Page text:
In this simple example we see two variables with the same name are declared unlike “_” this means that the variables are not state variables and can not be accessed from any part of the contract. There are other types of variables that you can access from any part of the contract. These are:

block.coinbase (address): current block miner’s address
block.difficulty (uint): current block difficulty
block.gaslimit (uint): current block gaslimit
block.number (uint): current block number
block.timestamp (uint): current block timestamp as seconds since unix epoch
msg.data (bytes): complete calldata
msg.gas (uint): remaining gas
msg.sender (address): sender of the message (current call)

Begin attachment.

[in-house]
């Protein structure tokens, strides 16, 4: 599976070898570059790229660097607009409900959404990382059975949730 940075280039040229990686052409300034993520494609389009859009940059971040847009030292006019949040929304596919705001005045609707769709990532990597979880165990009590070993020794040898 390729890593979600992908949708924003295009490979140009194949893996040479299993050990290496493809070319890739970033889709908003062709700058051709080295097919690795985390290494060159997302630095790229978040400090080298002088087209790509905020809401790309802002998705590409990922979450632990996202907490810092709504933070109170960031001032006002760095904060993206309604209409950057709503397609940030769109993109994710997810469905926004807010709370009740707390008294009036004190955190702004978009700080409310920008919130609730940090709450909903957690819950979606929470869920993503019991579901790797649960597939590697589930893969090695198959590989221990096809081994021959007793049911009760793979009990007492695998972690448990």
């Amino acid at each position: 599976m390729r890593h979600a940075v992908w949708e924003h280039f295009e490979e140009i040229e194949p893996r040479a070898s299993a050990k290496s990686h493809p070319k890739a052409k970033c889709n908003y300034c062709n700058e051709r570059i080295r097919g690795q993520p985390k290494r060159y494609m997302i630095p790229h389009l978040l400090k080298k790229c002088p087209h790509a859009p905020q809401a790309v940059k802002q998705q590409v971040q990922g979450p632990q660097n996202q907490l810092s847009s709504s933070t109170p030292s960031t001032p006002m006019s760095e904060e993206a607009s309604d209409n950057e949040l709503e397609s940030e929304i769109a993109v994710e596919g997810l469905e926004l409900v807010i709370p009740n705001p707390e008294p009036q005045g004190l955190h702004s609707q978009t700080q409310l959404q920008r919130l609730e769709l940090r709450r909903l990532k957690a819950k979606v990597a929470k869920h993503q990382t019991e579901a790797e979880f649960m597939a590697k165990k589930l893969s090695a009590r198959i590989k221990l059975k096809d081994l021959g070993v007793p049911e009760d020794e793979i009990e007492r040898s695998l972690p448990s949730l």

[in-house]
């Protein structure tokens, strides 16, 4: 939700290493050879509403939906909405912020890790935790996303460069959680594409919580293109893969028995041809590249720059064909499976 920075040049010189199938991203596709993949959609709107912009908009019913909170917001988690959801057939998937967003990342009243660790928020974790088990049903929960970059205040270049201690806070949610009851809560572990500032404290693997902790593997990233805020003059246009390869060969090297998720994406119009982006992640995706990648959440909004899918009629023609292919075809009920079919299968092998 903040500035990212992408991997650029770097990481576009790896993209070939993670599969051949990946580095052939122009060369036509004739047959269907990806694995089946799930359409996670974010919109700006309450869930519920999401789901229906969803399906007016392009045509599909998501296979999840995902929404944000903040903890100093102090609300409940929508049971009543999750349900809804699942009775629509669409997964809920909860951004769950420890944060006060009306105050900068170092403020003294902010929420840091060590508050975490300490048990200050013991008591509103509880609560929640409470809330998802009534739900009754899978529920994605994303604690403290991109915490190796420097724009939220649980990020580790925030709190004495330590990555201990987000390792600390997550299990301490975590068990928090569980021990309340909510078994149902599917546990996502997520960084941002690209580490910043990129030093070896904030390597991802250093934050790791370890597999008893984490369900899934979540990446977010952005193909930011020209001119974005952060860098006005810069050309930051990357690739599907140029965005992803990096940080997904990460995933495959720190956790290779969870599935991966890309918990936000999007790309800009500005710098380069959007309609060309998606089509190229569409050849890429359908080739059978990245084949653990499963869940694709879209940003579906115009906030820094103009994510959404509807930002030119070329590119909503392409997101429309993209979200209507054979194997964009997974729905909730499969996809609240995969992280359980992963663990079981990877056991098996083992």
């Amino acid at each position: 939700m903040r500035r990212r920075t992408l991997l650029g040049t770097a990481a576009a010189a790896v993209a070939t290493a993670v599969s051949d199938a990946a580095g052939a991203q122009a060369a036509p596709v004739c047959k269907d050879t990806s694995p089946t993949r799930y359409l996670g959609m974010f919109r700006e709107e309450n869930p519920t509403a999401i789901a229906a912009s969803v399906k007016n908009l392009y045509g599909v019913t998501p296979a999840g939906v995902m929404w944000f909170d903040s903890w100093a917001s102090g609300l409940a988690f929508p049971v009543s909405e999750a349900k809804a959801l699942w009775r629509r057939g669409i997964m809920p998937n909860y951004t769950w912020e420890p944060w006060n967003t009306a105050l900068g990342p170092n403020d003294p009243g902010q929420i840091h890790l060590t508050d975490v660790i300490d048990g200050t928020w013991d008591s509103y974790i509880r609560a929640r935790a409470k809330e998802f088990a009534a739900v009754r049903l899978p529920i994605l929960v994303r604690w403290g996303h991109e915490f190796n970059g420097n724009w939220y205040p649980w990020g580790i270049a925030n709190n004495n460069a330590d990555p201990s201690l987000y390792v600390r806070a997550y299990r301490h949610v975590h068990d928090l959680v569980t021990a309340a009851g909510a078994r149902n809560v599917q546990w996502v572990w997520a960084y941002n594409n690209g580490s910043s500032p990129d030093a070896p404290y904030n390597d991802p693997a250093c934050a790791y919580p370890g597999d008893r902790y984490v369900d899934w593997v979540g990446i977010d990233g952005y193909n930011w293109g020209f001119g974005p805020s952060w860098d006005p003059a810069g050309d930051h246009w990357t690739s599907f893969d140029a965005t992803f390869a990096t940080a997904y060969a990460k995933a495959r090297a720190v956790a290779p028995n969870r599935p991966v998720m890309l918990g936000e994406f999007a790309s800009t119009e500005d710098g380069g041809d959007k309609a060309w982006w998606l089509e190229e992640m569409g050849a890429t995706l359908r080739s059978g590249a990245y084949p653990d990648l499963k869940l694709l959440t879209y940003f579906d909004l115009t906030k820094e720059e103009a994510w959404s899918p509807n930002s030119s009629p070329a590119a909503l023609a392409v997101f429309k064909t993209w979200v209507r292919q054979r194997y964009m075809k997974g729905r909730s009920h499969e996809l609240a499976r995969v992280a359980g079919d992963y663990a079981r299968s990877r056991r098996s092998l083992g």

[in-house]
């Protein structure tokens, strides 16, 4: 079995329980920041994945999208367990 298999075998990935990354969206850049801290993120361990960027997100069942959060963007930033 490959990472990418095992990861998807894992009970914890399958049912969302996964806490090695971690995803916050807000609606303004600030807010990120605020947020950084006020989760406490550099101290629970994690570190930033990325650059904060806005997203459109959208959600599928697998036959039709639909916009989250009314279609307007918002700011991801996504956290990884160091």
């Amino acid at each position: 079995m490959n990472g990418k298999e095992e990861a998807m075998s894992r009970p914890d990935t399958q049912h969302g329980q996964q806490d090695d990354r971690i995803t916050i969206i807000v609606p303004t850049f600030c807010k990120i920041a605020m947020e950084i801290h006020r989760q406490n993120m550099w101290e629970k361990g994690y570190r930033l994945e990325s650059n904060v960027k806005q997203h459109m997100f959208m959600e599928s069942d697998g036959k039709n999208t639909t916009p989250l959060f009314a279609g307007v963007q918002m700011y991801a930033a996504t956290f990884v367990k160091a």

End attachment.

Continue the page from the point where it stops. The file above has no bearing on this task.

msg.sig (bytes4): first four bytes of the calldata (i.e. function identifier)
msg.value (uint): number of wei sent with the message
now (uint): current block timestamp (alias for block.timestamp)
tx.gasprice (uint): gas price of the transaction
tx.origin (address): sender of the transaction (full call chain)

Solidity is a static typing language, which means that each type of variable (state and local) has to be specified at compile time. Solidity provides several elementary types that can be combined to create more complex types. In addition, the types can interact with each other in expressions containing operators. For a quick reference list of operators, see Operator preference order.

Booleans

bool: The possible values are constants true and false.

Operators:

! (logicalnegation)
&& (logicalconjunction, “and”)
|| (logicaldisjunction, “or”)
== (equality)
!= (inequality)

Integers

int / uint: Signed and unsigned integers of various sizes. Keywords uint8 to uint256 in steps of 8 (unsigned of 8 up to 256 bits) and int8 to int256. uint and int are aliases for uint256 and int256, respectively.